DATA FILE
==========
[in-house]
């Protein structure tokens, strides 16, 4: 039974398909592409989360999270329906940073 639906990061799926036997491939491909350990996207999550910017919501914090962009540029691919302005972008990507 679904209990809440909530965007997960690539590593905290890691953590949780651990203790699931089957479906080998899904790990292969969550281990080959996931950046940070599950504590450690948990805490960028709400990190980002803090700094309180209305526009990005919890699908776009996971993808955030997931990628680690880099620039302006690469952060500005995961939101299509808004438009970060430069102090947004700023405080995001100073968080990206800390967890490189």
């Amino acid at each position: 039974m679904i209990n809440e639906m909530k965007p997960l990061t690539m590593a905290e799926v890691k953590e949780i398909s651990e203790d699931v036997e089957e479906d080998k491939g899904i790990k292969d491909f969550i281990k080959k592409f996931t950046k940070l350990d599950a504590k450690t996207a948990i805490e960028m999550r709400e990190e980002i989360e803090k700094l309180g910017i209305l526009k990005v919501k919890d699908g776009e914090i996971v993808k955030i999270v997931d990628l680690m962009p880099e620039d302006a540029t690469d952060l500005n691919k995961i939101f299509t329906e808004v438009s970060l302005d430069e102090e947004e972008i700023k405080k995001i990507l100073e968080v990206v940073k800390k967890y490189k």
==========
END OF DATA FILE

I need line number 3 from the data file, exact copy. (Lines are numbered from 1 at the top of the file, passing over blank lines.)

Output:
């Amino acid at each position: 039974m679904i209990n809440e639906m909530k965007p997960l990061t690539m590593a905290e799926v890691k953590e949780i398909s651990e203790d699931v036997e089957e479906d080998k491939g899904i790990k292969d491909f969550i281990k080959k592409f996931t950046k940070l350990d599950a504590k450690t996207a948990i805490e960028m999550r709400e990190e980002i989360e803090k700094l309180g910017i209305l526009k990005v919501k919890d699908g776009e914090i996971v993808k955030i999270v997931d990628l680690m962009p880099e620039d302006a540029t690469d952060l500005n691919k995961i939101f299509t329906e808004v438009s970060l302005d430069e102090e947004e972008i700023k405080k995001i990507l100073e968080v990206v940073k800390k967890y490189k």